Low magnetic electric motor
Low magnetic or nonmagnetic electric motors are used on board mine countermeasures vessels, minehunters, minesweepers and specific types of submarines. For about a hundred years sea mines or naval mines have been an established element in naval warfare. Modern naval mines nowadays react on magnetic, acoustic and pressure signals. By far the most important step in their development was the invention of the magnetic influence firing principle, which utilizes the magnetic interference field of passing ships. Naval mines with magnetic fuzes are effective, inexpensive and easy to deploy. An electric motor produces two types of magnetic fields: a dynamic alternating stray field, whilst running and a static remnant or residual magnetic during standstill. To avoid detection it is necessary to reduce these signatures at the source as much as possible.
Electric motors generate internal magnetic fields to rotate the rotor in the stator. A significant part of these magnetic stray fields emanate to the outside of the electric motor housing and can be measured and/or detected. During running an electric motor also produce air borne and structure borne noises. The primary goal to avoid detection is to reduce these signatures as much as possible, to be able to operate in stealth mode. The measurements of ships' signature as a whole are usually performed at a magnetic ranging facility.
Low magnetic motors or nonmagnetic electric motors are designed to provide a reduced emanating magnetic stray field signature. These electric motors are manufactured from as little magnetic material as possible. The parts and components used to manufacture these electric motors are selected from materials with a low magnetic permeability. There are three major means of reducing the emanating magnetic stray fields of an electric motor: a dedicated electric and magnetic layout, electromagnetic shielding and additional compensating coils. Reduction and ways to achieve this are described in the American standard DOD-STD-2146, the British Defence-Standard 02-717 and the German Standard BV3013. Further reduction to the electric motors' magnetic signature, as well as the reduction of the ships' magnetic signature can be optained by additional degaussing coils.
The primary source of air borne noise from an electric motor is the cooling fan to provide air to the electric motor. Reduction of air borne noise can be achieved by reducing the cooling air speed. An alternative is to use water or oil cooled electric motors. Air borne noise levels for different type of equipment on board Navy Vessels are laid down in the American military standard MIL-STD-1474D, the British Defence Standard 02-813 or the Indian Naval Engineering Standard NES 847.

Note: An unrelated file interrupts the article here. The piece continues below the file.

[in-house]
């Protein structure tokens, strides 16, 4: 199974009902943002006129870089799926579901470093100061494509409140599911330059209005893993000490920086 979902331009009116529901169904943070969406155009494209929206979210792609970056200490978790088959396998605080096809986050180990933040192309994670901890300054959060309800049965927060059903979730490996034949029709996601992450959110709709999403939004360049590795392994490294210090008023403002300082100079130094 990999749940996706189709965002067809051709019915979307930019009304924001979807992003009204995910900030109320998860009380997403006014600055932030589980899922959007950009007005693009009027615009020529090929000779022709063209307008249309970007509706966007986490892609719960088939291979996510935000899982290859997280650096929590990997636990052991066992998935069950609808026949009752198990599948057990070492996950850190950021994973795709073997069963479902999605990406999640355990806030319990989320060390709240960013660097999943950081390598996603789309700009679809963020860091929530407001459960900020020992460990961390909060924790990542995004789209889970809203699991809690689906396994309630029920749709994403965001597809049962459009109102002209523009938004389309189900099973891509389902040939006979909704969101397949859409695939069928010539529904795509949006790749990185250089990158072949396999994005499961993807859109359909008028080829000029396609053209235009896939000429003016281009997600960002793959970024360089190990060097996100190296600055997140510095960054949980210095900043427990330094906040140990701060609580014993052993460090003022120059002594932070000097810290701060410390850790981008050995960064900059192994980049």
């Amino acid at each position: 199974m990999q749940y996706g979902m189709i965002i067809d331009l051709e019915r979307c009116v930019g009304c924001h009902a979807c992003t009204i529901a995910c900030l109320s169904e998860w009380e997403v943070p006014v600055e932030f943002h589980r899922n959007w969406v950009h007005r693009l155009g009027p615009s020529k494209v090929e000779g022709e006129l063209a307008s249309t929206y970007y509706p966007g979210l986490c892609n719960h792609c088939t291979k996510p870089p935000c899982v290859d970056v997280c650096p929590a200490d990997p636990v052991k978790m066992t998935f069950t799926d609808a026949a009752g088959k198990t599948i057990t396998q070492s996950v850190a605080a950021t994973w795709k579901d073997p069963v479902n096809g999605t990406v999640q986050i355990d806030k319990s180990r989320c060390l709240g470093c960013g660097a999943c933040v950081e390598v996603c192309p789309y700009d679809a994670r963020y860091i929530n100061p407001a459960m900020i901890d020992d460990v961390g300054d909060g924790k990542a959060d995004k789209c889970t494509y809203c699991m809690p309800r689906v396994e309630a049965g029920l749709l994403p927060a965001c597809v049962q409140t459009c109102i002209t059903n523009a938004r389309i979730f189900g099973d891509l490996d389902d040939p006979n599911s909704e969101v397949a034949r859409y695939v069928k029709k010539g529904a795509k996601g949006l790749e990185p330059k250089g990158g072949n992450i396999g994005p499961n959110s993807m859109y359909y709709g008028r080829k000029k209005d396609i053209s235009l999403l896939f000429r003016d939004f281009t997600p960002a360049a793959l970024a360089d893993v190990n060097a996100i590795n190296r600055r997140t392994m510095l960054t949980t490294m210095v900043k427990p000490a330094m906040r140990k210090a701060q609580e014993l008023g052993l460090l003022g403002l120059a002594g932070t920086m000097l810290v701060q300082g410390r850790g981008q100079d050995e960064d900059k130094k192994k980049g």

Structure Borne Noise
Structure borne noise in an electric motor is the result of roller bearing inaccuracies, rotor bar pass frequencies, magnetic unbalance, non-matching rotor and stator slot combinations, providing acoustic signals. Reducing structure borne noise can be done by various means. A correct rotor/stator slot combination, selected precision roller bearings, reduced magnetic saturation in the stator can help to reduce the structure borne noise levels. Methods of measurements and acceptance criteria are defined in the American military MIL-STD-740-2(SH) and the British Defence Standard 02-813
Vibration (internally exited)
Mechanical unbalance of the rotor will generate vibration. The vibration will result in structure borne noise, as well as unwanted acceleration forces or resonance, which eventually will harm or damage parts of the electric motor. To reduce the unbalance forces, precision balancing, as described in the American military standard MIL-STD-167-1A, type I (internally exited) will be necessary.
Vibration (externally exited)
Electric motors on board naval vessel may experience shock and vibration. An dedicated rigid design will allow electric motors to withstand these environmental impacts and provide sufficient active hardening. Passive hardening is done by installation of shock and vibration mounts onto the motor and/or system. Test method and limits are described in the American standard MIL-STD-167-1A, type II (environmental).
Due to the nature of naval applications, equipment on board of mine countermeasures vessels and submarines may be subject to underwater explosions. Therefore, low magnetic electric motors need to be shock proof or shock resistant. Naval shock requirements on ships is are specified in standards, such as the American standard NAVSEA-908-LP-000-3010 (Rev 1). Equipment on board of naval vessels is specified in different standards, such as the American military standard MIL-S-901D, the British and Indian naval standard BR3021 or the German standard BV 0230. A large part of the environmental tests and measurements are stipulated in the American standard MIL-STD-810. Shock testing on equipment is performed by specialist institutes, such as TNO, NTS Navy, Thales-ECC or QinitiQ.
- Magnetic Ranging and Treatment Facilities for Naval Applications
- Magnetic Ranging
- Acoustic & Magnetic Signatures Management
- Magnetic Ranging Site
- Magnetic Ranging Site - WTD 71
- Osprey-class minehunter
- Tripartite-class minehunter
- Huon-class minehunter
- Oksøy-class minehunter
- Alta-class minesweeper
- Sandown-class minehunter
- Lerici-class minehunter
- Katanpää-class minehunter
- Kormoran 2-class minehunter
- Visby-class korvette
- MIL-DTL-17060G(SH), MOTOR, ALTERNATING CURRENT, INTEGRAL-HORSEPOWER, SHIPBOARD USE, Nonmagnetic motors.
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